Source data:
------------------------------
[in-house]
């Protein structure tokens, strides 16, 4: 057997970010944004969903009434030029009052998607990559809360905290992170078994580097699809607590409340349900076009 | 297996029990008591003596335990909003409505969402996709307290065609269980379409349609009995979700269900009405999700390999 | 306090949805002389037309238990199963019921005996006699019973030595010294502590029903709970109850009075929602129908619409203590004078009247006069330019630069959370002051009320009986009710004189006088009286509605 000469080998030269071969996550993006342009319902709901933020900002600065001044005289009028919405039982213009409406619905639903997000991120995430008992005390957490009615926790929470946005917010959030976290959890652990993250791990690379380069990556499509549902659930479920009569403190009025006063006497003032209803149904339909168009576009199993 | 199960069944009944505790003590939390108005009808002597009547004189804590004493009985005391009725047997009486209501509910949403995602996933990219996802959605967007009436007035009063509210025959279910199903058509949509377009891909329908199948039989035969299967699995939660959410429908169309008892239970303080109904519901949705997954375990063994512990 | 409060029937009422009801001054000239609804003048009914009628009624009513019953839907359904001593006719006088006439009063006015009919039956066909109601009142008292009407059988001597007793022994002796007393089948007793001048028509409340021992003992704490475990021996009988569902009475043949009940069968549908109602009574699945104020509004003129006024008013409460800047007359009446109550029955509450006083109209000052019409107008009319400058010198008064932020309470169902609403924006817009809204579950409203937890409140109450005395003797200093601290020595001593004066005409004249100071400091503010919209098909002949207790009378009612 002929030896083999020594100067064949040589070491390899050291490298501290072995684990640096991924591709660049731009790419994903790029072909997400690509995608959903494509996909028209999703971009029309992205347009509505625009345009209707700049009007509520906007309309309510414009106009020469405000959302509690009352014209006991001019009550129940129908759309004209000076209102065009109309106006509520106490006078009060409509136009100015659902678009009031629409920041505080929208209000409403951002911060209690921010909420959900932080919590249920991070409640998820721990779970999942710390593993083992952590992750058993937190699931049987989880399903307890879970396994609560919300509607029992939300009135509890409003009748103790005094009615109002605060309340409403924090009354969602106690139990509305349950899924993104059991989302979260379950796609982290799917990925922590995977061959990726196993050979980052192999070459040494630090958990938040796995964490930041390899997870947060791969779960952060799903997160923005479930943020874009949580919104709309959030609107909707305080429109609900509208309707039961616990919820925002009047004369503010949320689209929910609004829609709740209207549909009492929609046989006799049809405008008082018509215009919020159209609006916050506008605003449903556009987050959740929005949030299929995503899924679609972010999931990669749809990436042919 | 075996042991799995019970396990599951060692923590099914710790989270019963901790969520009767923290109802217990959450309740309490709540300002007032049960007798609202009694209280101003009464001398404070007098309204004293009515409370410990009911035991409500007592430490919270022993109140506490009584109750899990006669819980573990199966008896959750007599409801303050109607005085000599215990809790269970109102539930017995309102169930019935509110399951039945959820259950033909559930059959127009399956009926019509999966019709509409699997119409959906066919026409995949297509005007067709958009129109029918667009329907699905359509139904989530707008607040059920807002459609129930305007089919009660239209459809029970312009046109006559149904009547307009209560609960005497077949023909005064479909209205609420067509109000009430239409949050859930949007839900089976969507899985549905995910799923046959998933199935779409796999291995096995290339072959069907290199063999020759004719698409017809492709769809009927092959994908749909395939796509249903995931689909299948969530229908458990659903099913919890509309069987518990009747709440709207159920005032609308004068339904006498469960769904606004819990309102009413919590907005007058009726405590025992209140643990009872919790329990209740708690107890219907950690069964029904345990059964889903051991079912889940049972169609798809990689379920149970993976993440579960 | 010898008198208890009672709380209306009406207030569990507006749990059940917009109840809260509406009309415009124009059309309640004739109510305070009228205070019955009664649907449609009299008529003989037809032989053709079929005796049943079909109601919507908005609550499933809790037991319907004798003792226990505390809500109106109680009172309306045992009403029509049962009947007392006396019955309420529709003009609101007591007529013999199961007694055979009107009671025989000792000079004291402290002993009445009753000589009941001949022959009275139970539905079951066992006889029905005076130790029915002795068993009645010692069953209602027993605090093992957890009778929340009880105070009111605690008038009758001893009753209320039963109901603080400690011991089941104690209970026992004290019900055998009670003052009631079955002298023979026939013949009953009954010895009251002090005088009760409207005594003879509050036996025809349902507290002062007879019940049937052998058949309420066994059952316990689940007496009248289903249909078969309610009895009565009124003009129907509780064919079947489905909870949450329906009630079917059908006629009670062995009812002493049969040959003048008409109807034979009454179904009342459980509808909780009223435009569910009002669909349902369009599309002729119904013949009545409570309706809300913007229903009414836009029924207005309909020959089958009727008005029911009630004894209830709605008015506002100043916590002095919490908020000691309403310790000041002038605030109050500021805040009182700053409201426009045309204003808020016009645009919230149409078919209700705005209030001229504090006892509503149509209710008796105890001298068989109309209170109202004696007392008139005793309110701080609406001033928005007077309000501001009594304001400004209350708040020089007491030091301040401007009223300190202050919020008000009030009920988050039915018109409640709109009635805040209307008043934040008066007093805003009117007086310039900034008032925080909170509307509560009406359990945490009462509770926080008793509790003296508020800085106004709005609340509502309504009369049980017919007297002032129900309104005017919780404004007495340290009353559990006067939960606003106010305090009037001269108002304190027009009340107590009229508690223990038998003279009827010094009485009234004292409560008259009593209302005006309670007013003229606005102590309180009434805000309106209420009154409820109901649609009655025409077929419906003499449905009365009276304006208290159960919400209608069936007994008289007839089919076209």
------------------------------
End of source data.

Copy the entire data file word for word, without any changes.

[in-house]
């Protein structure tokens, strides 16, 4: 057997970010944004969903009434030029009052998607990559809360905290992170078994580097699809607590409340349900076009 | 297996029990008591003596335990909003409505969402996709307290065609269980379409349609009995979700269900009405999700390999 | 306090949805002389037309238990199963019921005996006699019973030595010294502590029903709970109850009075929602129908619409203590004078009247006069330019630069959370002051009320009986009710004189006088009286509605 000469080998030269071969996550993006342009319902709901933020900002600065001044005289009028919405039982213009409406619905639903997000991120995430008992005390957490009615926790929470946005917010959030976290959890652990993250791990690379380069990556499509549902659930479920009569403190009025006063006497003032209803149904339909168009576009199993 | 199960069944009944505790003590939390108005009808002597009547004189804590004493009985005391009725047997009486209501509910949403995602996933990219996802959605967007009436007035009063509210025959279910199903058509949509377009891909329908199948039989035969299967699995939660959410429908169309008892239970303080109904519901949705997954375990063994512990 | 409060029937009422009801001054000239609804003048009914009628009624009513019953839907359904001593006719006088006439009063006015009919039956066909109601009142008292009407059988001597007793022994002796007393089948007793001048028509409340021992003992704490475990021996009988569902009475043949009940069968549908109602009574699945104020509004003129006024008013409460800047007359009446109550029955509450006083109209000052019409107008009319400058010198008064932020309470169902609403924006817009809204579950409203937890409140109450005395003797200093601290020595001593004066005409004249100071400091503010919209098909002949207790009378009612 002929030896083999020594100067064949040589070491390899050291490298501290072995684990640096991924591709660049731009790419994903790029072909997400690509995608959903494509996909028209999703971009029309992205347009509505625009345009209707700049009007509520906007309309309510414009106009020469405000959302509690009352014209006991001019009550129940129908759309004209000076209102065009109309106006509520106490006078009060409509136009100015659902678009009031629409920041505080929208209000409403951002911060209690921010909420959900932080919590249920991070409640998820721990779970999942710390593993083992952590992750058993937190699931049987989880399903307890879970396994609560919300509607029992939300009135509890409003009748103790005094009615109002605060309340409403924090009354969602106690139990509305349950899924993104059991989302979260379950796609982290799917990925922590995977061959990726196993050979980052192999070459040494630090958990938040796995964490930041390899997870947060791969779960952060799903997160923005479930943020874009949580919104709309959030609107909707305080429109609900509208309707039961616990919820925002009047004369503010949320689209929910609004829609709740209207549909009492929609046989006799049809405008008082018509215009919020159209609006916050506008605003449903556009987050959740929005949030299929995503899924679609972010999931990669749809990436042919 | 075996042991799995019970396990599951060692923590099914710790989270019963901790969520009767923290109802217990959450309740309490709540300002007032049960007798609202009694209280101003009464001398404070007098309204004293009515409370410990009911035991409500007592430490919270022993109140506490009584109750899990006669819980573990199966008896959750007599409801303050109607005085000599215990809790269970109102539930017995309102169930019935509110399951039945959820259950033909559930059959127009399956009926019509999966019709509409699997119409959906066919026409995949297509005007067709958009129109029918667009329907699905359509139904989530707008607040059920807002459609129930305007089919009660239209459809029970312009046109006559149904009547307009209560609960005497077949023909005064479909209205609420067509109000009430239409949050859930949007839900089976969507899985549905995910799923046959998933199935779409796999291995096995290339072959069907290199063999020759004719698409017809492709769809009927092959994908749909395939796509249903995931689909299948969530229908458990659903099913919890509309069987518990009747709440709207159920005032609308004068339904006498469960769904606004819990309102009413919590907005007058009726405590025992209140643990009872919790329990209740708690107890219907950690069964029904345990059964889903051991079912889940049972169609798809990689379920149970993976993440579960 | 010898008198208890009672709380209306009406207030569990507006749990059940917009109840809260509406009309415009124009059309309640004739109510305070009228205070019955009664649907449609009299008529003989037809032989053709079929005796049943079909109601919507908005609550499933809790037991319907004798003792226990505390809500109106109680009172309306045992009403029509049962009947007392006396019955309420529709003009609101007591007529013999199961007694055979009107009671025989000792000079004291402290002993009445009753000589009941001949022959009275139970539905079951066992006889029905005076130790029915002795068993009645010692069953209602027993605090093992957890009778929340009880105070009111605690008038009758001893009753209320039963109901603080400690011991089941104690209970026992004290019900055998009670003052009631079955002298023979026939013949009953009954010895009251002090005088009760409207005594003879509050036996025809349902507290002062007879019940049937052998058949309420066994059952316990689940007496009248289903249909078969309610009895009565009124003009129907509780064919079947489905909870949450329906009630079917059908006629009670062995009812002493049969040959003048008409109807034979009454179904009342459980509808909780009223435009569910009002669909349902369009599309002729119904013949009545409570309706809300913007229903009414836009029924207005309909020959089958009727008005029911009630004894209830709605008015506002100043916590002095919490908020000691309403310790000041002038605030109050500021805040009182700053409201426009045309204003808020016009645009919230149409078919209700705005209030001229504090006892509503149509209710008796105890001298068989109309209170109202004696007392008139005793309110701080609406001033928005007077309000501001009594304001400004209350708040020089007491030091301040401007009223300190202050919020008000009030009920988050039915018109409640709109009635805040209307008043934040008066007093805003009117007086310039900034008032925080909170509307509560009406359990945490009462509770926080008793509790003296508020800085106004709005609340509502309504009369049980017919007297002032129900309104005017919780404004007495340290009353559990006067939960606003106010305090009037001269108002304190027009009340107590009229508690223990038998003279009827010094009485009234004292409560008259009593209302005006309670007013003229606005102590309180009434805000309106209420009154409820109901649609009655025409077929419906003499449905009365009276304006208290159960919400209608069936007994008289007839089919076209």